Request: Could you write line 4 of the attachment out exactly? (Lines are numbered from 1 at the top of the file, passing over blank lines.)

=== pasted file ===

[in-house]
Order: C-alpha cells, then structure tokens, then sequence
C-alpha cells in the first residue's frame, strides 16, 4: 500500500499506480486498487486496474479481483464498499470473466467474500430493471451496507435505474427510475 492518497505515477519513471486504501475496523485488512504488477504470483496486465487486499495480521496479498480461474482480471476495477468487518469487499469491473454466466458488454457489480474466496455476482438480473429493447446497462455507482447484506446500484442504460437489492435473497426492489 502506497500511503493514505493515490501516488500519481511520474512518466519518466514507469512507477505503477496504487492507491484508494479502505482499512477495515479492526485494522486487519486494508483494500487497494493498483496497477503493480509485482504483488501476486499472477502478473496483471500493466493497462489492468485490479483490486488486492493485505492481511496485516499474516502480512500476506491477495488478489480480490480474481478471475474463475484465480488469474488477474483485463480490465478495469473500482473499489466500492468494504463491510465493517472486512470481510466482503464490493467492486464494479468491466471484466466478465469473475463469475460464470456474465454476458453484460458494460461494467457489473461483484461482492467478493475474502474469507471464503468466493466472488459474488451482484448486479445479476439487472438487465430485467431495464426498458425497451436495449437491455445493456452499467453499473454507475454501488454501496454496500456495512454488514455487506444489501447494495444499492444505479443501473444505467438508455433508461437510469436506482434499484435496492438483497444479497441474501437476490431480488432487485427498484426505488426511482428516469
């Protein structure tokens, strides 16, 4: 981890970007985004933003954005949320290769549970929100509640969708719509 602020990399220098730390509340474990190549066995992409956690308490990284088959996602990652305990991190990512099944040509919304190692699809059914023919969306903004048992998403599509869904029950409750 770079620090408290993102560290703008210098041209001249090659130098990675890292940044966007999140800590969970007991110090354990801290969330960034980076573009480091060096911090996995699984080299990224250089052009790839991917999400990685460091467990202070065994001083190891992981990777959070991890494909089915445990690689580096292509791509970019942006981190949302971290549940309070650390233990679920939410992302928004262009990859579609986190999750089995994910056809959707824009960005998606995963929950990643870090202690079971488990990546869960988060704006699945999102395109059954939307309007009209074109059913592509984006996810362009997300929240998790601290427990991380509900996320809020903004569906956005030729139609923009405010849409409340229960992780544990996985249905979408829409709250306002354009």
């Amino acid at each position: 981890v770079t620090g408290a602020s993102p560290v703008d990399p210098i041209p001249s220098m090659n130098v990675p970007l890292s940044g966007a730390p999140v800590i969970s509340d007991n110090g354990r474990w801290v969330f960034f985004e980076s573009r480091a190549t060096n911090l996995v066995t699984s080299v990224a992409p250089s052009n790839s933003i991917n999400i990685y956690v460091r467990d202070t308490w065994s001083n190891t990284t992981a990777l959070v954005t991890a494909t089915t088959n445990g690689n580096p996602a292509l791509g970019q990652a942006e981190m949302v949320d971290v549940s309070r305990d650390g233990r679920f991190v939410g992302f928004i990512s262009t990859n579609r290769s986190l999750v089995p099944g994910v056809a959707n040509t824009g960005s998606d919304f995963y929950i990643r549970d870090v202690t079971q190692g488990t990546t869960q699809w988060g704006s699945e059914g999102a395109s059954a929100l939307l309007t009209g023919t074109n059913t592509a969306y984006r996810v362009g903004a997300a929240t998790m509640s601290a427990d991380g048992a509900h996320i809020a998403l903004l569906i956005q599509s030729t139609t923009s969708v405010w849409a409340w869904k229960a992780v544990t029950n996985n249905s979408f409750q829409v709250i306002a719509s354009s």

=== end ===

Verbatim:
């Protein structure tokens, strides 16, 4: 981890970007985004933003954005949320290769549970929100509640969708719509 602020990399220098730390509340474990190549066995992409956690308490990284088959996602990652305990991190990512099944040509919304190692699809059914023919969306903004048992998403599509869904029950409750 770079620090408290993102560290703008210098041209001249090659130098990675890292940044966007999140800590969970007991110090354990801290969330960034980076573009480091060096911090996995699984080299990224250089052009790839991917999400990685460091467990202070065994001083190891992981990777959070991890494909089915445990690689580096292509791509970019942006981190949302971290549940309070650390233990679920939410992302928004262009990859579609986190999750089995994910056809959707824009960005998606995963929950990643870090202690079971488990990546869960988060704006699945999102395109059954939307309007009209074109059913592509984006996810362009997300929240998790601290427990991380509900996320809020903004569906956005030729139609923009405010849409409340229960992780544990996985249905979408829409709250306002354009």